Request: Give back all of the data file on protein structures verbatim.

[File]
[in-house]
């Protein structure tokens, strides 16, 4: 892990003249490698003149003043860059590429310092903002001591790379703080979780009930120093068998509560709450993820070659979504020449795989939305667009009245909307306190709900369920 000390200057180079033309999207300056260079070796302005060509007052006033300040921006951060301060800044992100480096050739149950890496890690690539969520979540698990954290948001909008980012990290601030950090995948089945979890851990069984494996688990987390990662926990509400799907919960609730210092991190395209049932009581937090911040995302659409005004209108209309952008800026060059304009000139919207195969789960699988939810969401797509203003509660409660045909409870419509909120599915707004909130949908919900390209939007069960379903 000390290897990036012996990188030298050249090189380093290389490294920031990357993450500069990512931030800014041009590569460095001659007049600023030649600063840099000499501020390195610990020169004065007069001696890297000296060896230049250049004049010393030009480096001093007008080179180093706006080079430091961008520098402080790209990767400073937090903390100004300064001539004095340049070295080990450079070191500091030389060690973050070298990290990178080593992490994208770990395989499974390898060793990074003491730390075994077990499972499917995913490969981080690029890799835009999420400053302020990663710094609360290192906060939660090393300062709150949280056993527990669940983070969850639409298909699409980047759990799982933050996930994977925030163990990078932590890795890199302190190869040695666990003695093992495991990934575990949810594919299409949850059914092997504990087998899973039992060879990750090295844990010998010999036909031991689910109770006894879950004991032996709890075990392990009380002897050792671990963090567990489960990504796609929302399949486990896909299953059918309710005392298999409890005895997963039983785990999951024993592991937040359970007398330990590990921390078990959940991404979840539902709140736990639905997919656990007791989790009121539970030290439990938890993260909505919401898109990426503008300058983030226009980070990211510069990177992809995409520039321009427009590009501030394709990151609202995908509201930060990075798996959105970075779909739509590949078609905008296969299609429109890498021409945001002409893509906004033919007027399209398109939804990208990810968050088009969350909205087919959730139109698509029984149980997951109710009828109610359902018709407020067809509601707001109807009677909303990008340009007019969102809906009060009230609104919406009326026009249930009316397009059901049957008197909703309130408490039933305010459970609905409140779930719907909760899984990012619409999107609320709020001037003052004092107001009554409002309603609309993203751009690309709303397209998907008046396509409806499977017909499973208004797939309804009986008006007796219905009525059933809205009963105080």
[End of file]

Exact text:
[in-house]
């Protein structure tokens, strides 16, 4: 892990003249490698003149003043860059590429310092903002001591790379703080979780009930120093068998509560709450993820070659979504020449795989939305667009009245909307306190709900369920 000390200057180079033309999207300056260079070796302005060509007052006033300040921006951060301060800044992100480096050739149950890496890690690539969520979540698990954290948001909008980012990290601030950090995948089945979890851990069984494996688990987390990662926990509400799907919960609730210092991190395209049932009581937090911040995302659409005004209108209309952008800026060059304009000139919207195969789960699988939810969401797509203003509660409660045909409870419509909120599915707004909130949908919900390209939007069960379903 000390290897990036012996990188030298050249090189380093290389490294920031990357993450500069990512931030800014041009590569460095001659007049600023030649600063840099000499501020390195610990020169004065007069001696890297000296060896230049250049004049010393030009480096001093007008080179180093706006080079430091961008520098402080790209990767400073937090903390100004300064001539004095340049070295080990450079070191500091030389060690973050070298990290990178080593992490994208770990395989499974390898060793990074003491730390075994077990499972499917995913490969981080690029890799835009999420400053302020990663710094609360290192906060939660090393300062709150949280056993527990669940983070969850639409298909699409980047759990799982933050996930994977925030163990990078932590890795890199302190190869040695666990003695093992495991990934575990949810594919299409949850059914092997504990087998899973039992060879990750090295844990010998010999036909031991689910109770006894879950004991032996709890075990392990009380002897050792671990963090567990489960990504796609929302399949486990896909299953059918309710005392298999409890005895997963039983785990999951024993592991937040359970007398330990590990921390078990959940991404979840539902709140736990639905997919656990007791989790009121539970030290439990938890993260909505919401898109990426503008300058983030226009980070990211510069990177992809995409520039321009427009590009501030394709990151609202995908509201930060990075798996959105970075779909739509590949078609905008296969299609429109890498021409945001002409893509906004033919007027399209398109939804990208990810968050088009969350909205087919959730139109698509029984149980997951109710009828109610359902018709407020067809509601707001109807009677909303990008340009007019969102809906009060009230609104919406009326026009249930009316397009059901049957008197909703309130408490039933305010459970609905409140779930719907909760899984990012619409999107609320709020001037003052004092107001009554409002309603609309993203751009690309709303397209998907008046396509409806499977017909499973208004797939309804009986008006007796219905009525059933809205009963105080």